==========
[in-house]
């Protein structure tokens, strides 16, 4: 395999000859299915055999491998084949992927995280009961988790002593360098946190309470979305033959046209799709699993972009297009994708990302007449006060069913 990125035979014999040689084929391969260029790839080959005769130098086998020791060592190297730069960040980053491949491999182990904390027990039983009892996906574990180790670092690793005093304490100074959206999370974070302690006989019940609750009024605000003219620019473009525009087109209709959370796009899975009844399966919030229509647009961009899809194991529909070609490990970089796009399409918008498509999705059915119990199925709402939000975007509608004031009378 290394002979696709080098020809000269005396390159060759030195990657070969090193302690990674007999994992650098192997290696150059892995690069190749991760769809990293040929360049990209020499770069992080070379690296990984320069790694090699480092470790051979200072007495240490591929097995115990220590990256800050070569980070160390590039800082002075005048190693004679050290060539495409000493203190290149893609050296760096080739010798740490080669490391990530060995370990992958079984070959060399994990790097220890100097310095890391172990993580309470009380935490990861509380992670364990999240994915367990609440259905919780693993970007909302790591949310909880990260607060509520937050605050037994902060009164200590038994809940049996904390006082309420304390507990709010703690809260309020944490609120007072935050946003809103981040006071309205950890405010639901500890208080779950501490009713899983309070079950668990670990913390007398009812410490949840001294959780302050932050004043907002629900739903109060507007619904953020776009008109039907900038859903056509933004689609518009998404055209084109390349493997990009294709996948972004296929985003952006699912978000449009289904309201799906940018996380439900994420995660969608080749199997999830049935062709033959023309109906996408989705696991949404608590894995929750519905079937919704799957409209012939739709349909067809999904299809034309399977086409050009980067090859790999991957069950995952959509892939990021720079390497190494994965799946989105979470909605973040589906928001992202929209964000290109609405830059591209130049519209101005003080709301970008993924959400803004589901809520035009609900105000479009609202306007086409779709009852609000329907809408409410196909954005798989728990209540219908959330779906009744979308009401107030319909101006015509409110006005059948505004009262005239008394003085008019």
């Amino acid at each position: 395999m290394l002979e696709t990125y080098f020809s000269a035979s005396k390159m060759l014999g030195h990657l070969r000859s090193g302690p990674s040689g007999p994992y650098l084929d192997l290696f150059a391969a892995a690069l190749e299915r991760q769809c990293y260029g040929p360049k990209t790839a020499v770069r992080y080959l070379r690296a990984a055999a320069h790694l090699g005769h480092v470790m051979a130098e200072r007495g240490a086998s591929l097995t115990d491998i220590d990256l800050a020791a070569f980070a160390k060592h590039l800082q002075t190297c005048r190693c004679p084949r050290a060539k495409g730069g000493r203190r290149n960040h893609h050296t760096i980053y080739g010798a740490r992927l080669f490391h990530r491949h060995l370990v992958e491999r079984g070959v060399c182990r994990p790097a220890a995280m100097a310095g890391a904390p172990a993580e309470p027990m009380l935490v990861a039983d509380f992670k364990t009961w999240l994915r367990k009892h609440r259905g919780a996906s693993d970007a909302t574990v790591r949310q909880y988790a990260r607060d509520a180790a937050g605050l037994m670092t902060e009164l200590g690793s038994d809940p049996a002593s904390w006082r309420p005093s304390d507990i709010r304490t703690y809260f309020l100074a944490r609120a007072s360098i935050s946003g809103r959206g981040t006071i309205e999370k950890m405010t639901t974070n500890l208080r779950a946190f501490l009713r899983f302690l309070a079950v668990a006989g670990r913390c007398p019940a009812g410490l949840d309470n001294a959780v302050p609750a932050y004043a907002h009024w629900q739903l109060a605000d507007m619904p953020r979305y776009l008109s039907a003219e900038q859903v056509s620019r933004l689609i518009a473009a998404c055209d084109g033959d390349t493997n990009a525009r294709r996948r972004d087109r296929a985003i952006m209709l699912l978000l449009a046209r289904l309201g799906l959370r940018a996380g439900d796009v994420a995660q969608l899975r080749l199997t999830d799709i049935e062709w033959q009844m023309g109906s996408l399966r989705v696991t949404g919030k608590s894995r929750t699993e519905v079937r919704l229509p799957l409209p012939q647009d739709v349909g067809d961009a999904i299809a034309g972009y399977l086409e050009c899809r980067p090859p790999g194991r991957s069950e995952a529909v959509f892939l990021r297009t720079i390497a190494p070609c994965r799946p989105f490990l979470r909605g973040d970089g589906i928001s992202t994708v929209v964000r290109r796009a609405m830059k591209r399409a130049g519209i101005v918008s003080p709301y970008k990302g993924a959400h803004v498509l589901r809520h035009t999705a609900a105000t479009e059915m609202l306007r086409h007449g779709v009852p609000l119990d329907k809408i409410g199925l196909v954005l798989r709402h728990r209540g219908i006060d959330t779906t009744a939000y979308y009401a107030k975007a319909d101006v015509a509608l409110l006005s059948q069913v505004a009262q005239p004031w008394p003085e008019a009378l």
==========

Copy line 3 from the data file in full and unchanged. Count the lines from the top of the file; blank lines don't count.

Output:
């Amino acid at each position: 395999m290394l002979e696709t990125y080098f020809s000269a035979s005396k390159m060759l014999g030195h990657l070969r000859s090193g302690p990674s040689g007999p994992y650098l084929d192997l290696f150059a391969a892995a690069l190749e299915r991760q769809c990293y260029g040929p360049k990209t790839a020499v770069r992080y080959l070379r690296a990984a055999a320069h790694l090699g005769h480092v470790m051979a130098e200072r007495g240490a086998s591929l097995t115990d491998i220590d990256l800050a020791a070569f980070a160390k060592h590039l800082q002075t190297c005048r190693c004679p084949r050290a060539k495409g730069g000493r203190r290149n960040h893609h050296t760096i980053y080739g010798a740490r992927l080669f490391h990530r491949h060995l370990v992958e491999r079984g070959v060399c182990r994990p790097a220890a995280m100097a310095g890391a904390p172990a993580e309470p027990m009380l935490v990861a039983d509380f992670k364990t009961w999240l994915r367990k009892h609440r259905g919780a996906s693993d970007a909302t574990v790591r949310q909880y988790a990260r607060d509520a180790a937050g605050l037994m670092t902060e009164l200590g690793s038994d809940p049996a002593s904390w006082r309420p005093s304390d507990i709010r304490t703690y809260f309020l100074a944490r609120a007072s360098i935050s946003g809103r959206g981040t006071i309205e999370k950890m405010t639901t974070n500890l208080r779950a946190f501490l009713r899983f302690l309070a079950v668990a006989g670990r913390c007398p019940a009812g410490l949840d309470n001294a959780v302050p609750a932050y004043a907002h009024w629900q739903l109060a605000d507007m619904p953020r979305y776009l008109s039907a003219e900038q859903v056509s620019r933004l689609i518009a473009a998404c055209d084109g033959d390349t493997n990009a525009r294709r996948r972004d087109r296929a985003i952006m209709l699912l978000l449009a046209r289904l309201g799906l959370r940018a996380g439900d796009v994420a995660q969608l899975r080749l199997t999830d799709i049935e062709w033959q009844m023309g109906s996408l399966r989705v696991t949404g919030k608590s894995r929750t699993e519905v079937r919704l229509p799957l409209p012939q647009d739709v349909g067809d961009a999904i299809a034309g972009y399977l086409e050009c899809r980067p090859p790999g194991r991957s069950e995952a529909v959509f892939l990021r297009t720079i390497a190494p070609c994965r799946p989105f490990l979470r909605g973040d970089g589906i928001s992202t994708v929209v964000r290109r796009a609405m830059k591209r399409a130049g519209i101005v918008s003080p709301y970008k990302g993924a959400h803004v498509l589901r809520h035009t999705a609900a105000t479009e059915m609202l306007r086409h007449g779709v009852p609000l119990d329907k809408i409410g199925l196909v954005l798989r709402h728990r209540g219908i006060d959330t779906t009744a939000y979308y009401a107030k975007a319909d101006v015509a509608l409110l006005s059948q069913v505004a009262q005239p004031w008394p003085e008019a009378l």